Bedknobs and Broomsticks (1971)

Posted by on Dec 29, 2011 in Welcome to Our World | 0 comments

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Disclaimer: Explicit use of witchcraft, cockney, and obligatory celebrations of Britishness.

Disney couldn’t possibly try to cram more novelty into one film than it did in Bedknobs and Broomsticks. Viewers will no doubt compare this movie musical featuring a mix of live action and animation to Mary Poppins, but in all reality it’s unparalleled in its combination of witchcraft, Nazis, animals playing soccer, underwater ballroom dancing, flying beds, chases, and kidnapping – all in England. If ever there was a film for the ADD age, it’s Bedknobs and Broomsticks. Not even Baz Luhrman could out-pace this one.

With such a vast array of entertaining fare, it’s Bedknobs2nearly impossible to summarize it; suffice to say it follows Miss Price (Angela Lansbury) as she takes charge of three orphan siblings (Carrie, Charles, and Paul) against her will. Craziness ensues after the siblings discover she’s an apprentice witch under the teachings of Emilius Brown (David Tomlinson). Together, they scramble to find the coveted Substitutiary Locomotion spell, which (as we all know) can make inanimate objects animate. Roddy McDowall, Sam Jaffe, and Bruce Forsyth also co-star.

I say it’s undeniably compared to Mary Poppins, as they share the same director (Robert Stevenson), production team, and co-star (Tomlinson). Oddly enough, the song The Beautiful Briny, in which Lansbury and Tomlinson sing and dance below sea level with animated aquatic accompaniment, was written for Mary Poppins. Though it resembles Mary Poppins, B&B is by no means as lasting, memorable, or (to be quite frank) good. But Bedknobs and Broomsticks is a rare breed of movie musicals in which its star can naturally disrupt a delightful song to pick up an apple core and instruct a nearby child to throw it away. It’s the kind of movie that prompts viewers to say, “What the hell?”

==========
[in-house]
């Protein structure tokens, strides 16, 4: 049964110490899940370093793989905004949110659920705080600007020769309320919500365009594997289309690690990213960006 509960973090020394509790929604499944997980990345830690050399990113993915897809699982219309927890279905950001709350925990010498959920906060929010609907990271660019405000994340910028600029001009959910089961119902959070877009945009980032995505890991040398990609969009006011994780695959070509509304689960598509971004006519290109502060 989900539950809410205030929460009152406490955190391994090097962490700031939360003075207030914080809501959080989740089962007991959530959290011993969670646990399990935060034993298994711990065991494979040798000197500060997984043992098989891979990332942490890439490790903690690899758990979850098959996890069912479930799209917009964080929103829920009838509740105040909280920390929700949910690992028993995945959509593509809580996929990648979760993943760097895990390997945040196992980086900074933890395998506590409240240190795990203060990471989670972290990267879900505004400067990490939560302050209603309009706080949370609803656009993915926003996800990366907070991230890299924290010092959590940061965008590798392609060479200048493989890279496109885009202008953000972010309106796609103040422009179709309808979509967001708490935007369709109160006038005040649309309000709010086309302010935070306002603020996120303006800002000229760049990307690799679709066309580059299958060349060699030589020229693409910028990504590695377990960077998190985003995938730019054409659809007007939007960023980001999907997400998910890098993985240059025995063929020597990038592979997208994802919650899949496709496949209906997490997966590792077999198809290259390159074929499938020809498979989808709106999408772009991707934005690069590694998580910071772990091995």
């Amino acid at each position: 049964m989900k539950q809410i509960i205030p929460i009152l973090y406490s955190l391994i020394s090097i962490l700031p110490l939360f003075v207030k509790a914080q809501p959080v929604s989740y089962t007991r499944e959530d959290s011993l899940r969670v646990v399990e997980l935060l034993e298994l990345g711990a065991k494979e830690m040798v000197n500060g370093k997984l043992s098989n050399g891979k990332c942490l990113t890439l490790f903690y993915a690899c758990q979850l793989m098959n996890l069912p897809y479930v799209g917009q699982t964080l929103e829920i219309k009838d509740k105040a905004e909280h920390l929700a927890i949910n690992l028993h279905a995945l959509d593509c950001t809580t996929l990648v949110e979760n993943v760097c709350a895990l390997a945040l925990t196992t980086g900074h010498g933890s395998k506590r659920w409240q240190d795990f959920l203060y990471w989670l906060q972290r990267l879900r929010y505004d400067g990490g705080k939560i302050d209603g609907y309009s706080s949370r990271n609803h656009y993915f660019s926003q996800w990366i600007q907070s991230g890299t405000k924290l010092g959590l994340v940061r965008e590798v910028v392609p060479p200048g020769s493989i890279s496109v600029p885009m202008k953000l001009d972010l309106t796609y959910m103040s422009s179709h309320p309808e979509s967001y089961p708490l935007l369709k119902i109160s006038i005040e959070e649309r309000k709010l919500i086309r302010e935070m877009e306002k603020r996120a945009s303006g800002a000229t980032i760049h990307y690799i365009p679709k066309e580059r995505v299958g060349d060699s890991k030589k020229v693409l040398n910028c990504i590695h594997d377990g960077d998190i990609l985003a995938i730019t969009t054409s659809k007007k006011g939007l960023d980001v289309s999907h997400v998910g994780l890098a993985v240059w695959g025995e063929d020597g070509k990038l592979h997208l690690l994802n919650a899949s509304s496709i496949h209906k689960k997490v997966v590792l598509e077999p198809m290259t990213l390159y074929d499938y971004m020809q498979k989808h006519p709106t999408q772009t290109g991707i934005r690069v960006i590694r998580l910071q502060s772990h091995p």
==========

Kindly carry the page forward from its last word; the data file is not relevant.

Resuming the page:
Bedknobs3Take, for instance, a scene in which the troupe uses a flying bed (don’t even ask) to travel to London. While there, they try to recover the spell at a famous market known as Portobello Road. The song of the same name that follows is fun enough, but when ethnic groups begin dancing in their stereotypical native way (a tired 10-minute sequence), even your kids will turn to you and say, “What in the hell does this have to do with plot exposition?”

Other sequences such as the animated animal soccer game on the Island of Naboombu or the climactic battle at the end, plus songs such as The Age of Not Believing and Eglantine, are also loads of fun. Beware, however, of the oft-repeated spell “Treguna, Makoidees, Trecorum, Sadis, Dee;” it’s likely to stay in your head for weeks (or years, in my case).

Though it’s a completely random celebration on celluloid, and quite a side-step from other Disney flicks, this Oscar-winning (best visual effects) adaptation of Mary Norton’s book is a real treat. If nothing else, it presents a world where Britons, witches, and animated animals can all co-exist peacefully as long as those pesky Nazis don’t get in the way.

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